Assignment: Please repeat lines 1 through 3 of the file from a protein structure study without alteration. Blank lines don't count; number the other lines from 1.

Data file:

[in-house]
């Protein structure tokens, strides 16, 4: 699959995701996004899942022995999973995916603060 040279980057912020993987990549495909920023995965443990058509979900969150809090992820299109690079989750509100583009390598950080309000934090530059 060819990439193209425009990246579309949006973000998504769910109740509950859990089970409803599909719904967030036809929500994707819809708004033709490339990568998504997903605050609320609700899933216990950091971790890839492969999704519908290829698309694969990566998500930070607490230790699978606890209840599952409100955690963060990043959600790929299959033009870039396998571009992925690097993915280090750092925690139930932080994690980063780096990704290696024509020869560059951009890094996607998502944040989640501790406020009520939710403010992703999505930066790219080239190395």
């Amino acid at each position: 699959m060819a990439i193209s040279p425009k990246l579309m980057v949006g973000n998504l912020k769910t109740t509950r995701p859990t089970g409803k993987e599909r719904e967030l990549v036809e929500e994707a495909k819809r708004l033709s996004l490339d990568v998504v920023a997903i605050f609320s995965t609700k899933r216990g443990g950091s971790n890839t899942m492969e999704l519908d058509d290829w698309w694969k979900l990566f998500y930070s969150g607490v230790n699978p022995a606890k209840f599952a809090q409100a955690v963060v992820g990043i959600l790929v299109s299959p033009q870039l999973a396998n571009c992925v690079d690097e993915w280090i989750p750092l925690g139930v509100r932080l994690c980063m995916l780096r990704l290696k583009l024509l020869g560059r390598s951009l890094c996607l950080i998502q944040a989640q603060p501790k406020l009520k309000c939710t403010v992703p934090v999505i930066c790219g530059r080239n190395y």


[in-house]
């Protein structure tokens, strides 16, 4: 699959995701996004899942022995999973995916603060 040279980057912020993987990549495909920023995965443990058509979900969150809090992820299109690079989750509100583009390598950080309000934090530059 060819990439193209425009990246579309949006973000998504769910109740509950859990089970409803599909719904967030036809929500994707819809708004033709490339990568998504997903605050609320609700899933216990950091971790890839492969999704519908290829698309694969990566998500930070607490230790699978606890209840599952409100955690963060990043959600790929299959033009870039396998571009992925690097993915280090750092925690139930932080994690980063780096990704290696024509020869560059951009890094996607998502944040989640501790406020009520939710403010992703999505930066790219080239190395």
């Amino acid at each position: 699959m060819a990439i193209s040279p425009k990246l579309m980057v949006g973000n998504l912020k769910t109740t509950r995701p859990t089970g409803k993987e599909r719904e967030l990549v036809e929500e994707a495909k819809r708004l033709s996004l490339d990568v998504v920023a997903i605050f609320s995965t609700k899933r216990g443990g950091s971790n890839t899942m492969e999704l519908d058509d290829w698309w694969k979900l990566f998500y930070s969150g607490v230790n699978p022995a606890k209840f599952a809090q409100a955690v963060v992820g990043i959600l790929v299109s299959p033009q870039l999973a396998n571009c992925v690079d690097e993915w280090i989750p750092l925690g139930v509100r932080l994690c980063m995916l780096r990704l290696k583009l024509l020869g560059r390598s951009l890094c996607l950080i998502q944040a989640q603060p501790k406020l009520k309000c939710t403010v992703p934090v999505i930066c790219g530059r080239n190395y």